On July 25, 1997, Equity One rejected all previous offers and initiated a closed bidding process limited to the three prior bidders-Panetta, McKenna, and Covey.   The bid letter communicated Equity One's offer, as “the owner of 633 Point Avenue,” to sell the property to the highest bidder subject to a few terms, which included that “[n]o realtor commissions [would] be paid by seller.”   Panetta submitted a bid of $255,000 with no other conditions or terms.   McKenna submitted a bid of $287,000, describing the property as including both the upland lot and the riparian grant, and conditioned on the realtor's commission being subtracted from the bid offer.   Covey submitted a bid of $280,000 with a statement that “[s]aid property according to the deed recorded in Ocean County lists a riparian grant which is incorporated in this bid as sale of both the property and the riparian grant.”

On July 29, 1997, Equity One informed Covey that her bid was the highest.   She promptly forwarded a ten-percent deposit and a contract, inclusive of the riparian grant.   The contract was never signed by Equity One. Rather, the following day, the attorney for Equity One, believing a mistake had been made regarding the real estate commission, advised all parties that Equity One would reopen the process on an open competitive basis.

Covey immediately filed suit against Equity One for specific performance;  breach of contract;  breach of implied covenant of  good faith and fair dealing;  consumer fraud;  fraud;  and malicious misrepresentation.   Panetta and the McKennas filed separate complaints and the McKenna's realtor successfully moved to intervene. The complaints were consolidated into a single action in the Chancery Division in which the parties stipulated to the facts and agreed that the judge's findings could be based solely on the deposition testimony and documents that had been submitted.

At trial, the issues presented were:  (1) whether the pre-bid communications between Panetta and Equity One's attorney resulted in a valid and enforceable contract;  (2) whether the July 25th bid process letter was a solicitation of offers or an offer soliciting acceptance;  (3) if the July 25th letter represented an offer, whether the highest responsive bid constituted a valid acceptance;  and (4) whether a valid and enforceable contract resulted from the post-bid communications between Covey and Equity One. The trial judge, Judge Clyne, concluded that the communication between Panetta and Equity One's attorney did not result in an enforceable contract because it was not signed by Equity One and because the parties intended to enter into a formal written contract before being bound.

The judge further determined that Equity One's July 25th letter constituted an offer in a without-reserve auction 1 for which the highest responsive bid would constitute a valid acceptance, resulting in a binding contract.   Next, the judge considered each bid.   He found the McKenna bid non-conforming because, contrary to the bid letter, it was conditioned on realtor commissions being paid from the bid amount and because it included the riparian  grant, which was not part of Equity One's offer.   He also held that Covey's bid was non-conforming because of the inclusion of the riparian grant.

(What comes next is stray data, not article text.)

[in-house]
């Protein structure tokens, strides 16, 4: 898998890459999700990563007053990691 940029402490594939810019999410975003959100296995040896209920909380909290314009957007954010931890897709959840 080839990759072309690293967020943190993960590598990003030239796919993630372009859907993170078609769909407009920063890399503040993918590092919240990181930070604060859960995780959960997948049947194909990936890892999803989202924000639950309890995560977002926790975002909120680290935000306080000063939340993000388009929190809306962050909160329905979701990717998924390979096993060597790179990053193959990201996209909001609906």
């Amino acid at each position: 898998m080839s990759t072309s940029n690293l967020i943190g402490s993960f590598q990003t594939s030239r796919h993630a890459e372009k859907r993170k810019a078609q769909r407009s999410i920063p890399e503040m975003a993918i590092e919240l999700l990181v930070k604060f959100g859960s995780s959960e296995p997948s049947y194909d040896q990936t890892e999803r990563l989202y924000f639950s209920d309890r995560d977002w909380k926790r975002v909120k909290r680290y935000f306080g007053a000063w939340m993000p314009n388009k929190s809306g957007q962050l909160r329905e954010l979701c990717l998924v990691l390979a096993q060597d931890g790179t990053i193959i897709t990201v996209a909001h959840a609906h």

With respect to post-bidding communications between Covey and Equity One, the judge found that the parties contemplated a formal written contract that was never signed.   He concluded that Panetta had submitted the only conforming bid, ordered specific performance in favor of Panetta, and deconsolidated the lawsuits.

Covey filed a motion for reconsideration asserting that she was the highest conforming bidder because the riparian grant followed the upland property as a matter of law under N.J.S.A. 46:3-16, which provides:

Every deed conveying land shall, unless an exception shall be made therein, be construed to include all and singular the buildings, improvements, ways, woods, waters, watercourses, rights, liberties, privileges, hereditaments and appurtenances to the same belonging or in anywise appertaining;  and the reversion and reversions, remainder and remainders, rents, issues and profits thereof, and of every part and parcel thereof.

The judge disagreed, concluding that Equity One could only convey that which it owned and that because it had only foreclosed on the upland property, it did not own the riparian grant.   Accordingly, he denied Covey's motion for reconsideration.   Covey appealed.

In an unpublished opinion, the Appellate Division remanded the case to the trial judge, stating that on the record before it, it could not “determine whether the riparian rights were intended to be separate and distinct and purposely not intended to be included in the deed transfer on March 22, 1995, or whether the omission of the riparian rights was a scrivener's oversight.”   In addition, the panel noted that the parties' intent was “an important factor in determining whether the riparian grant followed the upland property”;  that George, Carolyn, and Rowina Francis each had an interest in the case and should have been given an opportunity to intervene;  and that there was “an unresolved material factual dispute” warranting remand to the trial judge for a plenary hearing to determine the ownership of the riparian grant.   Thereafter, George, Carolyn, and Rowina were joined in the action and all parties again consented to a decision based on the judge's review of the written record.